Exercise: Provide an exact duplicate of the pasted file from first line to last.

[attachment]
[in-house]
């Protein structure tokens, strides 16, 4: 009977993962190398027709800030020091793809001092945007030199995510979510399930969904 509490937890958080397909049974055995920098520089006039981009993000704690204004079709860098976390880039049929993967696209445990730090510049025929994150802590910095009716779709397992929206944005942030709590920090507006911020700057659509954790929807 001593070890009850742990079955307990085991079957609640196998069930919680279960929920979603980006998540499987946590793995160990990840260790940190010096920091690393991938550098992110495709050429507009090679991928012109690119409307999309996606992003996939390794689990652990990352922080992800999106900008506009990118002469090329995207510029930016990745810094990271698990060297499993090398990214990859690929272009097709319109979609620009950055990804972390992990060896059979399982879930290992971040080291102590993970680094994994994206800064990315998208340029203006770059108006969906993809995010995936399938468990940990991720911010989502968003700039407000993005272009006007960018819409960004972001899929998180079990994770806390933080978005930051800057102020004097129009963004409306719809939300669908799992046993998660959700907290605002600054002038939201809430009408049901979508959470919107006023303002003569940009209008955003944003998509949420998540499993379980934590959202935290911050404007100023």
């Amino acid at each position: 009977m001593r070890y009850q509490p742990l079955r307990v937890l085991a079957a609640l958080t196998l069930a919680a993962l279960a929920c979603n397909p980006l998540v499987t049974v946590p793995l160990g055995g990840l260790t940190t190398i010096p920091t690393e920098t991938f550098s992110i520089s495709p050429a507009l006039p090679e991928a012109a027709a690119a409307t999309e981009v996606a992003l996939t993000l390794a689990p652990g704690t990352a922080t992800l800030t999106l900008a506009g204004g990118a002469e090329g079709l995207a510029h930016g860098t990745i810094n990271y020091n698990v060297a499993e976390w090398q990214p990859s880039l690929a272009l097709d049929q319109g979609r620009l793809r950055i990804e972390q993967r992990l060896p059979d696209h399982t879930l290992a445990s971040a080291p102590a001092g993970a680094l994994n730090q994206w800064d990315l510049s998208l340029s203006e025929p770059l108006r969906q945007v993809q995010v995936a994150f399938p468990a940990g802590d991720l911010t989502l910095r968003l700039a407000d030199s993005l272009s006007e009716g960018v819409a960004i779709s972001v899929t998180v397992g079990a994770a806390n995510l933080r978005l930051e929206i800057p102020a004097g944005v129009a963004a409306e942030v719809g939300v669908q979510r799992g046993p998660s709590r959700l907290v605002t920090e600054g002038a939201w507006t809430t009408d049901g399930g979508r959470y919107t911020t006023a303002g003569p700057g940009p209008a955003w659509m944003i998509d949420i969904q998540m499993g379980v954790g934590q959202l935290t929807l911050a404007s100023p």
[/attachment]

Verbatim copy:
[in-house]
């Protein structure tokens, strides 16, 4: 009977993962190398027709800030020091793809001092945007030199995510979510399930969904 509490937890958080397909049974055995920098520089006039981009993000704690204004079709860098976390880039049929993967696209445990730090510049025929994150802590910095009716779709397992929206944005942030709590920090507006911020700057659509954790929807 001593070890009850742990079955307990085991079957609640196998069930919680279960929920979603980006998540499987946590793995160990990840260790940190010096920091690393991938550098992110495709050429507009090679991928012109690119409307999309996606992003996939390794689990652990990352922080992800999106900008506009990118002469090329995207510029930016990745810094990271698990060297499993090398990214990859690929272009097709319109979609620009950055990804972390992990060896059979399982879930290992971040080291102590993970680094994994994206800064990315998208340029203006770059108006969906993809995010995936399938468990940990991720911010989502968003700039407000993005272009006007960018819409960004972001899929998180079990994770806390933080978005930051800057102020004097129009963004409306719809939300669908799992046993998660959700907290605002600054002038939201809430009408049901979508959470919107006023303002003569940009209008955003944003998509949420998540499993379980934590959202935290911050404007100023």
């Amino acid at each position: 009977m001593r070890y009850q509490p742990l079955r307990v937890l085991a079957a609640l958080t196998l069930a919680a993962l279960a929920c979603n397909p980006l998540v499987t049974v946590p793995l160990g055995g990840l260790t940190t190398i010096p920091t690393e920098t991938f550098s992110i520089s495709p050429a507009l006039p090679e991928a012109a027709a690119a409307t999309e981009v996606a992003l996939t993000l390794a689990p652990g704690t990352a922080t992800l800030t999106l900008a506009g204004g990118a002469e090329g079709l995207a510029h930016g860098t990745i810094n990271y020091n698990v060297a499993e976390w090398q990214p990859s880039l690929a272009l097709d049929q319109g979609r620009l793809r950055i990804e972390q993967r992990l060896p059979d696209h399982t879930l290992a445990s971040a080291p102590a001092g993970a680094l994994n730090q994206w800064d990315l510049s998208l340029s203006e025929p770059l108006r969906q945007v993809q995010v995936a994150f399938p468990a940990g802590d991720l911010t989502l910095r968003l700039a407000d030199s993005l272009s006007e009716g960018v819409a960004i779709s972001v899929t998180v397992g079990a994770a806390n995510l933080r978005l930051e929206i800057p102020a004097g944005v129009a963004a409306e942030v719809g939300v669908q979510r799992g046993p998660s709590r959700l907290v605002t920090e600054g002038a939201w507006t809430t009408d049901g399930g979508r959470y919107t911020t006023a303002g003569p700057g940009p209008a955003w659509m944003i998509d949420i969904q998540m499993g379980v954790g934590q959202l935290t929807l911050a404007s100023p």